Judgement, Discipline and Aesthetics

We need to develop our judgement – to recognise when something is worth our attention, to make sense of it in context, and to highlight the most important elements.

:Discipline in test design helps us discover information more swiftly or more truthfully.

:Discipline in test recording enables analysis, learning and trustable evidence.

As we develop that judgement, we're building an :aesthetic. Β Without an aesthetic, it's hard to judge (as you're always seeking external validation of your judgement) and hard to explore well (because you're senses haven't been sharpened).

If your testing has been user-action led, you'll already have a sense of what is right and wrong about (for instance) UIs and user journeys. If you've been involved primarily in code / unit test reviews, you may already have great judgement around what seems good and bad about code, tests and data schemas. Subject-matter experts are used, by testers, for their sense of what's good and bad.

The more novel the thing under test, the more you'll have to work towards a reliable aesthetic.




    function doTests() {
        let verbose = false
        log = function () {
            if (verbose) { console.log(...arguments) }
        assert = function () {
        assertTrue = function () {
            assert(arguments[0], ...arguments)
        assertFalse = function () {
            assert(!arguments[0], ...arguments)

        function tryTestReporter() { // unused on purpose
            assert(true, "should not show this message");
            assertTrue(true, "should not show this message");
            assertFalse(false, "should not show this message")
            //assert(false, "should show this message", "...concatenated with this");

        function testValidTime() {
            log("testing validTime")
            var subject = validTime;
            var examplesOfValidTimes = [
                "00:10", "10:20"

            var examplesOfInvalidTimes = [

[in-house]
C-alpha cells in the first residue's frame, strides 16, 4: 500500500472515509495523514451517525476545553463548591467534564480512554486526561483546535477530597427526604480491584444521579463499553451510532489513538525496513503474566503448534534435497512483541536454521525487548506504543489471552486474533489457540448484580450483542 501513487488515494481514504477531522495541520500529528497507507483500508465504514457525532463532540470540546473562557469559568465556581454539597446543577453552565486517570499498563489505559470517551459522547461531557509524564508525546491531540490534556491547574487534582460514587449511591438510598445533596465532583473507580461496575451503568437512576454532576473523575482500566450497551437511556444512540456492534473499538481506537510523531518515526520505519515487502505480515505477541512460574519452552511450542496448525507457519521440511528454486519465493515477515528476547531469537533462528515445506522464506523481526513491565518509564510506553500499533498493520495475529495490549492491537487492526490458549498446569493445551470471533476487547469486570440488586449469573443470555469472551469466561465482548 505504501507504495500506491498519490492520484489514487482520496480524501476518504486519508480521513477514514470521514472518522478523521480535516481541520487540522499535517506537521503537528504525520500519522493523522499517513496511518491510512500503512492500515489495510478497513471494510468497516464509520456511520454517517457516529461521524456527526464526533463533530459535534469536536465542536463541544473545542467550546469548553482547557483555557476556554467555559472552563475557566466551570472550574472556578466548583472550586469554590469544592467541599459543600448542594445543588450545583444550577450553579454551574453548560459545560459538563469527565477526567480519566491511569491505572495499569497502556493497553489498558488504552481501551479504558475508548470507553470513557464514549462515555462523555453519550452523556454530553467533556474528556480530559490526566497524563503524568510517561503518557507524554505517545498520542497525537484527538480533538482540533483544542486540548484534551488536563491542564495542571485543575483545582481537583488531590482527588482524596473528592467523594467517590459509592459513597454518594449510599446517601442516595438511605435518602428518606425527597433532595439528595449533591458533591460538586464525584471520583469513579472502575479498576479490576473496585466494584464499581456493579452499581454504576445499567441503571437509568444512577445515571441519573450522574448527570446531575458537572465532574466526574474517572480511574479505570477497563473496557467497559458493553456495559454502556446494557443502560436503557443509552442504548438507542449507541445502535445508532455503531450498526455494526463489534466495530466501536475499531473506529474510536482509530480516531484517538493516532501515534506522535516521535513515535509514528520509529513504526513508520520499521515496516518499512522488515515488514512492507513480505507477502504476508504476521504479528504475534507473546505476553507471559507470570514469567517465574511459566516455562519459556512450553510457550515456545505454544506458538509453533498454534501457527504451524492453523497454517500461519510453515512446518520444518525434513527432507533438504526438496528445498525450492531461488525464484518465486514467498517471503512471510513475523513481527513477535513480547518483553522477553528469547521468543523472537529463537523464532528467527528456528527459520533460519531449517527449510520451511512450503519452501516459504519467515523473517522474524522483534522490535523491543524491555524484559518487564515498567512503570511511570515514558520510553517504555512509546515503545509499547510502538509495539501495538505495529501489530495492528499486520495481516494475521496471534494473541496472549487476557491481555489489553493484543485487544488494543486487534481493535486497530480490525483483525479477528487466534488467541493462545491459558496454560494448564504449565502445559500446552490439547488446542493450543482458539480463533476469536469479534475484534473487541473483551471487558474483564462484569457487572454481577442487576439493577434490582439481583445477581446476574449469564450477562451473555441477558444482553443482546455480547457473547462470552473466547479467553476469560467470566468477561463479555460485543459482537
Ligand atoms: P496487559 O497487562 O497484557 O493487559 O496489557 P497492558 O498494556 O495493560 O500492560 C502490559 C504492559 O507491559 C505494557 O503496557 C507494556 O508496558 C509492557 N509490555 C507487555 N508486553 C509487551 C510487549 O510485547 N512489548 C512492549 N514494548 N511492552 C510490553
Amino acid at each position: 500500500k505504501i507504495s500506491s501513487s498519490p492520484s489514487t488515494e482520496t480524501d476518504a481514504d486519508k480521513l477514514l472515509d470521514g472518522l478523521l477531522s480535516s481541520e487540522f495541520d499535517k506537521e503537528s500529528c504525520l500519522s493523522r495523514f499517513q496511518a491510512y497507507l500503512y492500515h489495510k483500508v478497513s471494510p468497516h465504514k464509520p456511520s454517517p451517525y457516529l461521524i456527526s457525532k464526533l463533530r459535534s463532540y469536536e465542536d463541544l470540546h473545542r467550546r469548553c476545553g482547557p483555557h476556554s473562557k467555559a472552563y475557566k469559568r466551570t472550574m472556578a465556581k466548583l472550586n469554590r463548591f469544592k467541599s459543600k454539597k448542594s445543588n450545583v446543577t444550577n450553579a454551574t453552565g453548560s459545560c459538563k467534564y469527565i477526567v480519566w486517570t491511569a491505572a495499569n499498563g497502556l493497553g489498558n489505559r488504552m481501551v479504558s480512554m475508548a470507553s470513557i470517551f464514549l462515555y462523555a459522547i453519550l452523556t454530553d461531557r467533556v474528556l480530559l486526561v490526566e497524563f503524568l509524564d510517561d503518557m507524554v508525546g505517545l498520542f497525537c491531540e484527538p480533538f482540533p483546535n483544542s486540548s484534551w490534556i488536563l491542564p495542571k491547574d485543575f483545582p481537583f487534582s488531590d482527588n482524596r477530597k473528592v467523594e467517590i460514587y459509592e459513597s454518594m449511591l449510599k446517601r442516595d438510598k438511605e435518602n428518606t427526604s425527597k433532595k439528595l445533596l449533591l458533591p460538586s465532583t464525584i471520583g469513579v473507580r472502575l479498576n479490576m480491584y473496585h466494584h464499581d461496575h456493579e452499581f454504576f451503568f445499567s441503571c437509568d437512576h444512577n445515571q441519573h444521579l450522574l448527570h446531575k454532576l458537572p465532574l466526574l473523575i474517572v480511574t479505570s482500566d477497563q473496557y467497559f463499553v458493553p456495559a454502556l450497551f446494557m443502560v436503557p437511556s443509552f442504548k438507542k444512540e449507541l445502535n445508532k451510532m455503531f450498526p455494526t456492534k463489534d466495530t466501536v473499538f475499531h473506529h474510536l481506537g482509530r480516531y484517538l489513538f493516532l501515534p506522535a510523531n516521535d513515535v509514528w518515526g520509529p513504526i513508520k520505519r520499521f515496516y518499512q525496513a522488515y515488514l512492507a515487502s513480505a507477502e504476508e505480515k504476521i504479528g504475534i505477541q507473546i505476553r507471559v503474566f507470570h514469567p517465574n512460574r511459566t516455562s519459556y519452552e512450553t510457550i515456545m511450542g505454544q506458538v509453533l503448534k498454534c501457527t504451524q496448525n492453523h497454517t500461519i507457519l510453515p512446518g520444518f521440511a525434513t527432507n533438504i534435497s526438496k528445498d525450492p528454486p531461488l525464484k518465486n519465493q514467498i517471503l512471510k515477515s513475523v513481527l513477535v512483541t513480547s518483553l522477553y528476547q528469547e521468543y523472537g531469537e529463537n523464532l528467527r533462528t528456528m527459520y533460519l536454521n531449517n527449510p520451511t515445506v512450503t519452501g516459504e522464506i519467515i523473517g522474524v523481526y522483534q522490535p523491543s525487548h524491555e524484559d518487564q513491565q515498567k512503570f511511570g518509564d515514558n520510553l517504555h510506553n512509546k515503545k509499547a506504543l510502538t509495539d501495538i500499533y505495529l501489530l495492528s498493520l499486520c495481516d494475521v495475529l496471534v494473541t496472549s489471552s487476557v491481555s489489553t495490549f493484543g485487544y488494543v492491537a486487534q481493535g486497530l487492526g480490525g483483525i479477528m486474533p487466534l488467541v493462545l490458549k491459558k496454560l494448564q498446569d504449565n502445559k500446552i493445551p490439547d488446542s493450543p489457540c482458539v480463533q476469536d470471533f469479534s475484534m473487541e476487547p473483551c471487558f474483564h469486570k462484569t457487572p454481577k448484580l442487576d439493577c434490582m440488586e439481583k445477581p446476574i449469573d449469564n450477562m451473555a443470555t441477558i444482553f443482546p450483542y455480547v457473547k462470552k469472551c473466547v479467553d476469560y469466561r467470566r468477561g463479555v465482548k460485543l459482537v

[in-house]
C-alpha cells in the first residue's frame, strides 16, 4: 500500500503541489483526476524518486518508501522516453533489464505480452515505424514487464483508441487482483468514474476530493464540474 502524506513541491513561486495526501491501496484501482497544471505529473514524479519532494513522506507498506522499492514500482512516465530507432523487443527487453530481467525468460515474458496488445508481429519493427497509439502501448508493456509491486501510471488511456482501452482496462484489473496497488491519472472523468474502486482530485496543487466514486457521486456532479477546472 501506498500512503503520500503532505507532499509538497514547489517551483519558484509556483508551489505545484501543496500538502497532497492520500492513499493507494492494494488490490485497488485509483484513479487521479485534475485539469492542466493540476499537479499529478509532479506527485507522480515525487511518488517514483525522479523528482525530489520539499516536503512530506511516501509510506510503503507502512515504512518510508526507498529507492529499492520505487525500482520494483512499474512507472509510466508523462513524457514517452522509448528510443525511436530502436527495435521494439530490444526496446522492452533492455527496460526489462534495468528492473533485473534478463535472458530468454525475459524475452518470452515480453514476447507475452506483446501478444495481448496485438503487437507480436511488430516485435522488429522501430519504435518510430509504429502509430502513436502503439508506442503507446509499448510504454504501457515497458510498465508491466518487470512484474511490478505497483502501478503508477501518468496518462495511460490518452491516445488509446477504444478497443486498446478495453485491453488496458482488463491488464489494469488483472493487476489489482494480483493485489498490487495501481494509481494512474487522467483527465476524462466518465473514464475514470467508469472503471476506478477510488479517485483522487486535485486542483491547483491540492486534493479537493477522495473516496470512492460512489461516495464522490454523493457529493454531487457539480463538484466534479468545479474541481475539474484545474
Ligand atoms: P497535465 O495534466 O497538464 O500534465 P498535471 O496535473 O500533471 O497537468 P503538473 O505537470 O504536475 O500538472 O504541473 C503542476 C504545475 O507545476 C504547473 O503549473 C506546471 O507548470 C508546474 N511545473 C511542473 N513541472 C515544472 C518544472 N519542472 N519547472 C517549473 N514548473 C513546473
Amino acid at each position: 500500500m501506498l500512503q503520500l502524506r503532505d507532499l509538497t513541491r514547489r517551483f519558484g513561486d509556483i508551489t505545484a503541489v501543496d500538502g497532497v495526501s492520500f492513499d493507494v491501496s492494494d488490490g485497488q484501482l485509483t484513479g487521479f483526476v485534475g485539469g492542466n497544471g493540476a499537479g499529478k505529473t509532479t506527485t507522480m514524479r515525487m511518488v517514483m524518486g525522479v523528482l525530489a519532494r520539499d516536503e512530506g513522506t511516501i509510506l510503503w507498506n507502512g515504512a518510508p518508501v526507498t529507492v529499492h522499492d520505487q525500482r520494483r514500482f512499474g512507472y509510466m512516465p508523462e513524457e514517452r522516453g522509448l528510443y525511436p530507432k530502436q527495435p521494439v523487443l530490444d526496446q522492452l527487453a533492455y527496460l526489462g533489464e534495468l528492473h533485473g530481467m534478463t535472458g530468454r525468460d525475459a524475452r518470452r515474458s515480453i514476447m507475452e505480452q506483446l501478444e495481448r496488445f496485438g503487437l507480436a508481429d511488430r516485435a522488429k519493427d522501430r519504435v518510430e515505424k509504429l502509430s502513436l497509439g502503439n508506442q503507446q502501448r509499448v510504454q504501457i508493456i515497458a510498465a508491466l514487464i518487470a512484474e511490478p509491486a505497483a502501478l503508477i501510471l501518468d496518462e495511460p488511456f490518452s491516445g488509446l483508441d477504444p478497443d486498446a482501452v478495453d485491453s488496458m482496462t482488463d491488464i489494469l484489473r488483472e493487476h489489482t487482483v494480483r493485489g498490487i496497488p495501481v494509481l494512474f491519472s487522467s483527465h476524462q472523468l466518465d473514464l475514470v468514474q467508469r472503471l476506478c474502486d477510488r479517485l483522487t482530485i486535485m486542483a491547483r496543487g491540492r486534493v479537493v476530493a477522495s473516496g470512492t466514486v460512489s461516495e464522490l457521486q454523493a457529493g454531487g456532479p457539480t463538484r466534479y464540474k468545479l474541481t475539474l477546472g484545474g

"", "a", "-1", "0:111", "111:00", "00:70"

                (myTime) => {
                    assertTrue((validTime(myTime)), "this should be invalid", myTime)

                (myTime) => {
                    assertFalse((validTime(myTime)), "this should be invalid", myTime)
        function testGetCircleDashArray() {
            log("testing getCircleDashArray")
            let subject = getCircleDashArray;
            assertTrue(subject(1) === "283 283", "full-scale should report 283 283, and reports: ", subject(1))
            assertTrue(subject(0) === "0 283", "full-scale should report 0 283, and reports: ", subject(0))
        function testCalculateTimeFraction() {
            log("testing calculateTimeFraction")
            let subject = calculateTimeFraction
            //assertTrue(subject(0) === 0, "check 0 at end. reported: ", subject(0)) //FAILS
            assertTrue(subject(TIME_LIMIT) === 1, "check 1 at start. reported: ", subject(TIME_LIMIT))
        function testFormatTime() {
            log("testing formatTime");
            let subject = formatTime;
            assertTrue(subject(63) === "1:03", "check just over a min in secs returns 0-padded. Expected 63 to be 01:03, reported ", subject(63)) // broken test left in...
        log("doing tests")

:x Discipline in test design

Building experiments purposefully, and taking action whose purpose is clear.

:x Discipline in test recording

Making the intent of one's actions clear, whether that is action taken in the moment, action captured in a script or automation, or an action that can only be taken with automated assistance.

Recording observations in a way that is reliable and broad, and analysing system behaviours in the light of that evidence.

Making hypotheses and working models clear, and staying alert to the possibility of disconfirming evidence, and whether to find time to seek it.

:x Aesthetic in testing

A personal sense of what is right, and what is wrong. Typically built over time, by exposure.